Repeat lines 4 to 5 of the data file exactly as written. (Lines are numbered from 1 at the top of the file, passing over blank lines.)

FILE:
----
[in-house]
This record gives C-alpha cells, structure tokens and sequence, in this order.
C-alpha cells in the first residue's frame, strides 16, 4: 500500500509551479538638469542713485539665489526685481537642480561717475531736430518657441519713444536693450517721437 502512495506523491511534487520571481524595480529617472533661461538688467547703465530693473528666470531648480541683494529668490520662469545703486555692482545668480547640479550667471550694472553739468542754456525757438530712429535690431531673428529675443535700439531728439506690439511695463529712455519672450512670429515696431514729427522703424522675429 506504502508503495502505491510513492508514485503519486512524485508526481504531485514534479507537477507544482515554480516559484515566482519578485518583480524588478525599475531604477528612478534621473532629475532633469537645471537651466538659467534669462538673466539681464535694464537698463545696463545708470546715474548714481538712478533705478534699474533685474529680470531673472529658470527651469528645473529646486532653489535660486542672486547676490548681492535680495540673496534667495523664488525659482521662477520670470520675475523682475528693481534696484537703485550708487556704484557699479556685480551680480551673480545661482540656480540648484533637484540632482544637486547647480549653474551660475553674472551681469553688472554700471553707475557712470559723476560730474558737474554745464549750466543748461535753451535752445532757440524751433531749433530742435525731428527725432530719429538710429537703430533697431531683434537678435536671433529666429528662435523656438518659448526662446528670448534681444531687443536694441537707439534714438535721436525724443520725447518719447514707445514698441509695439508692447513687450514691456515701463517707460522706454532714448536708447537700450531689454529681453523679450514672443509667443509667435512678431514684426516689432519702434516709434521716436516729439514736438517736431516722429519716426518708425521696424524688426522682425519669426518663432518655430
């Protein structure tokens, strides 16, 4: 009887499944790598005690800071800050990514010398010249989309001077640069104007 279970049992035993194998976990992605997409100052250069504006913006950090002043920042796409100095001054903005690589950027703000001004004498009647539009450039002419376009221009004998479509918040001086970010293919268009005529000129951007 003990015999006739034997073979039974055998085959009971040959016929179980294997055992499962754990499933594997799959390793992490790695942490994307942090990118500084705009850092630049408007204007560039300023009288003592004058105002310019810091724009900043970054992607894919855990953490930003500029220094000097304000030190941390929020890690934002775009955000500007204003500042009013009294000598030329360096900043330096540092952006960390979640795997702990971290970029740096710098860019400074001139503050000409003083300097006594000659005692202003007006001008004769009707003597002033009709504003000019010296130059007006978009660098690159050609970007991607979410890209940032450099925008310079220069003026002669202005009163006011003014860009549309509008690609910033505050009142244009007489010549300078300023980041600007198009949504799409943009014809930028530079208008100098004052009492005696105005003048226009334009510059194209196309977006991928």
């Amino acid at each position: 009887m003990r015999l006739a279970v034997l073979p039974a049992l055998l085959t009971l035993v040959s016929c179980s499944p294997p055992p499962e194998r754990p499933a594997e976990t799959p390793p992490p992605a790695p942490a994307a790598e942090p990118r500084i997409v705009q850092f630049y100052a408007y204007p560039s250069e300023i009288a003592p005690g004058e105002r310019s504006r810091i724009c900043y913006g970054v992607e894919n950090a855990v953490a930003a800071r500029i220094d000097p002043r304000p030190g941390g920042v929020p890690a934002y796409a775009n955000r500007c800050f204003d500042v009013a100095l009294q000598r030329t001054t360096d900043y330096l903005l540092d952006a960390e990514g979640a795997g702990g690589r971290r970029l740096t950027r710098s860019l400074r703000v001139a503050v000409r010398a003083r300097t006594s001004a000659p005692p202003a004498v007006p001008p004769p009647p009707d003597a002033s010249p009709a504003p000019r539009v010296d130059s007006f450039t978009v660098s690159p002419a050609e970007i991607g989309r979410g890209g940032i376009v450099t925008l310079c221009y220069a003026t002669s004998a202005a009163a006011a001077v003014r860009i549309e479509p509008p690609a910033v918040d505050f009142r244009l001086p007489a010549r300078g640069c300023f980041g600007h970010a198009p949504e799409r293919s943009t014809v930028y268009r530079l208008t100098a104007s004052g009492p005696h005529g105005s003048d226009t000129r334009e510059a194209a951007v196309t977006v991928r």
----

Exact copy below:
């Protein structure tokens, strides 16, 4: 009887499944790598005690800071800050990514010398010249989309001077640069104007 279970049992035993194998976990992605997409100052250069504006913006950090002043920042796409100095001054903005690589950027703000001004004498009647539009450039002419376009221009004998479509918040001086970010293919268009005529000129951007 003990015999006739034997073979039974055998085959009971040959016929179980294997055992499962754990499933594997799959390793992490790695942490994307942090990118500084705009850092630049408007204007560039300023009288003592004058105002310019810091724009900043970054992607894919855990953490930003500029220094000097304000030190941390929020890690934002775009955000500007204003500042009013009294000598030329360096900043330096540092952006960390979640795997702990971290970029740096710098860019400074001139503050000409003083300097006594000659005692202003007006001008004769009707003597002033009709504003000019010296130059007006978009660098690159050609970007991607979410890209940032450099925008310079220069003026002669202005009163006011003014860009549309509008690609910033505050009142244009007489010549300078300023980041600007198009949504799409943009014809930028530079208008100098004052009492005696105005003048226009334009510059194209196309977006991928």
């Amino acid at each position: 009887m003990r015999l006739a279970v034997l073979p039974a049992l055998l085959t009971l035993v040959s016929c179980s499944p294997p055992p499962e194998r754990p499933a594997e976990t799959p390793p992490p992605a790695p942490a994307a790598e942090p990118r500084i997409v705009q850092f630049y100052a408007y204007p560039s250069e300023i009288a003592p005690g004058e105002r310019s504006r810091i724009c900043y913006g970054v992607e894919n950090a855990v953490a930003a800071r500029i220094d000097p002043r304000p030190g941390g920042v929020p890690a934002y796409a775009n955000r500007c800050f204003d500042v009013a100095l009294q000598r030329t001054t360096d900043y330096l903005l540092d952006a960390e990514g979640a795997g702990g690589r971290r970029l740096t950027r710098s860019l400074r703000v001139a503050v000409r010398a003083r300097t006594s001004a000659p005692p202003a004498v007006p001008p004769p009647p009707d003597a002033s010249p009709a504003p000019r539009v010296d130059s007006f450039t978009v660098s690159p002419a050609e970007i991607g989309r979410g890209g940032i376009v450099t925008l310079c221009y220069a003026t002669s004998a202005a009163a006011a001077v003014r860009i549309e479509p509008p690609a910033v918040d505050f009142r244009l001086p007489a010549r300078g640069c300023f980041g600007h970010a198009p949504e799409r293919s943009t014809v930028y268009r530079l208008t100098a104007s004052g009492p005696h005529g105005s003048d226009t000129r334009e510059a194209a951007v196309t977006v991928r």